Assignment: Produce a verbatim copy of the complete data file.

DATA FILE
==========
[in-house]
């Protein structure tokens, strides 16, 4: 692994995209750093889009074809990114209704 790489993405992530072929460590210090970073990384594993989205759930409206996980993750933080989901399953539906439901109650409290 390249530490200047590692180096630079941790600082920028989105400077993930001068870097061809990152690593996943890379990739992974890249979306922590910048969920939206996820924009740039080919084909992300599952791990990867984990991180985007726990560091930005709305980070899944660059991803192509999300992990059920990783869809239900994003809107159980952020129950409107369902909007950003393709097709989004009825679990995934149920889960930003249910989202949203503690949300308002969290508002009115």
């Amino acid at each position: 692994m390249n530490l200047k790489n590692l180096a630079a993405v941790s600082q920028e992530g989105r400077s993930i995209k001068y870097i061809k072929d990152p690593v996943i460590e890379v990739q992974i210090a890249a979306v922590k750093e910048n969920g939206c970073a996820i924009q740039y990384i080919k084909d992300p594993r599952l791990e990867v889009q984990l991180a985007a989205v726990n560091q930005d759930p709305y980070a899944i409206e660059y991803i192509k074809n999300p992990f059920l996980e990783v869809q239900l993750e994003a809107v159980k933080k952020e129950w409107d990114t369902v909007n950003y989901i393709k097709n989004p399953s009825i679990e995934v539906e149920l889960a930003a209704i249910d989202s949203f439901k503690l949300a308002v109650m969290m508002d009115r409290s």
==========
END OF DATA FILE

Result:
[in-house]
């Protein structure tokens, strides 16, 4: 692994995209750093889009074809990114209704 790489993405992530072929460590210090970073990384594993989205759930409206996980993750933080989901399953539906439901109650409290 390249530490200047590692180096630079941790600082920028989105400077993930001068870097061809990152690593996943890379990739992974890249979306922590910048969920939206996820924009740039080919084909992300599952791990990867984990991180985007726990560091930005709305980070899944660059991803192509999300992990059920990783869809239900994003809107159980952020129950409107369902909007950003393709097709989004009825679990995934149920889960930003249910989202949203503690949300308002969290508002009115």
């Amino acid at each position: 692994m390249n530490l200047k790489n590692l180096a630079a993405v941790s600082q920028e992530g989105r400077s993930i995209k001068y870097i061809k072929d990152p690593v996943i460590e890379v990739q992974i210090a890249a979306v922590k750093e910048n969920g939206c970073a996820i924009q740039y990384i080919k084909d992300p594993r599952l791990e990867v889009q984990l991180a985007a989205v726990n560091q930005d759930p709305y980070a899944i409206e660059y991803i192509k074809n999300p992990f059920l996980e990783v869809q239900l993750e994003a809107v159980k933080k952020e129950w409107d990114t369902v909007n950003y989901i393709k097709n989004p399953s009825i679990e995934v539906e149920l889960a930003a209704i249910d989202s949203f439901k503690l949300a308002v109650m969290m508002d009115r409290s």